402.29

AMS Professional Series Split Soil Core Samplers

AMS Professional Series Split Soil Core Samplers

Description

The AMS Split soil core sampler has a vertically split cylinder used to collect undisturbed soil cores for immediate field examination and testing. With a liner, collection of undisturbed sealed soil core samples is suitable for EPA Level III or Level IV soil analysis.

Features

  • Easily extract undisturbed soil core samples
  • With liner, collects undisturbed sealed soil core samples suitable for EPA Level III or Level IV soil analysis
  • Without liner, collects undisturbed soil cores for immediate field examination and testing
Free Shipping on this product
Your Price
$626.50
Drop ships from manufacturer

Shipping Information
Return Policy
Why Buy From Fondriest?

Details

Use the AMS Split Soil Core Samplers to easily extract undisturbed soil core samples. The split soil core sampler has a vertically split cylinder used to collect undisturbed soil cores for immediate field examination and testing. With a liner, collection of undisturbed sealed soil core samples are suitable for EPA Level III or Level IV soil analysis.

What's Included:
  • (1) Split soil core sampler cup set
  • (1) Split soil core sampler cap
  • (1) Plastic liner
  • (2) plastic end caps
  • (1) Universal slip wrench
Image Part # Product Description Price Stock Order
AMS Professional Series Split Soil Core Samplers 402.29 1 3/8" x 6" Split-Core Sampler with Core Tip
$626.50
Drop ships from manufacturer
AMS Professional Series Split Soil Core Samplers 402.30 2" x 6" Split-Core Sampler with Core Tip
$637.70
Drop ships from manufacturer

In The News

Amazon sediment studied through Andes trip down tributary

A team of researchers led by scientists from the University of South Carolina Dornsife traveled to the Peruvian jungle to understand how sediment and plant matter travel down the Andes Mountains and into the Amazon River system, according a first-person account from Sarah Feakins, assistant professor of earth sciences at USC Dornsife. The team focused on a tributary to the Amazon River, the Kosnipata River. They started at the headwaters, traveling up treacherous gravel mountain roads. They ended in the Amazonian floodplain, where Feakins said the river was orange from colloids in the soil. The team spent most of their time collecting and filtering water to obtain sediment samples. Feakins described the work as collecting by day and filtering by night.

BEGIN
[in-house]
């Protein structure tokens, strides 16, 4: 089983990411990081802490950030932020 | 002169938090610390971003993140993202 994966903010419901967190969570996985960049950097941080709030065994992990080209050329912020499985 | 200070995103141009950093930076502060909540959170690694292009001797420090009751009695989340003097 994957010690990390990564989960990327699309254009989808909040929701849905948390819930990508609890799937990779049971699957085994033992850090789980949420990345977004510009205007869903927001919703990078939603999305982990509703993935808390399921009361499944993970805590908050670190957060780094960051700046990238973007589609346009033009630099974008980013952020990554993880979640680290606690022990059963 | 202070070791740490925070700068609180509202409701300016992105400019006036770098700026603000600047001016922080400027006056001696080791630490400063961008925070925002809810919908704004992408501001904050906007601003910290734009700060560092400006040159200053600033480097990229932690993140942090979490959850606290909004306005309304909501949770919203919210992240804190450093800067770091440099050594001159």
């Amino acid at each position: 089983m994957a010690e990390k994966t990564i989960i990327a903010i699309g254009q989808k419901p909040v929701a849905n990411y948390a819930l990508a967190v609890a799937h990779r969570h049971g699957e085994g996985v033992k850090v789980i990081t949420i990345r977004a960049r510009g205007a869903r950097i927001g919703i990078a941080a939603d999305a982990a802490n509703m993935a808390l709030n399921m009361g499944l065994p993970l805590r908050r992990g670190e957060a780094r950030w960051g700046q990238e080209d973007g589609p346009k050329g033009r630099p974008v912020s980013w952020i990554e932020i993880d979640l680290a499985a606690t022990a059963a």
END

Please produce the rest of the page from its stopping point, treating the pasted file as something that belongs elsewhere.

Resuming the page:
Read More

50-year fertilizer study shows mixed results on soil quality

A new report authored by researchers from the University of Nebraska-Lincoln suggests that the use of inorganic nitrogen and phosphorus for fertilization improves crop yields, but can have negative impacts on soil quality, the  American Society of Agronomy has reported . A study of crop lands in western Kansas has shown that inorganic fertilization increases organic carbon stocks while damaging soil’s structural quality. Researchers collected soil samples from experimental fields fertilized with various amounts of inorganic fertilizers to determine how different nutrient levels might impact soil quality. The results showed that applying nitrogen and phosphorus at high rates can expedite soil erosion and cause other structural issues.

Read More

Colorado River Fish Contain Levels Of Selenium, Mercury

Largely seen as pristine and relatively untouched by human activity thanks to its protected status, the portion of the Colorado River flowing through Grand Canyon National Park is anything but, according to recently published research. This is evidenced by high levels of selenium and mercury found in the fishes there. Scientists from many institutions were involved in the years-long work, full results of which have been published in the journal Environmental Toxicology and Chemistry. It was led by the U.S. Geological Survey, but perhaps the contributors from Idaho State University got the best end of the stick. They were looking into the food webs of the river to evaluate concentrations of selenium and mercury gathering in fish.

Read More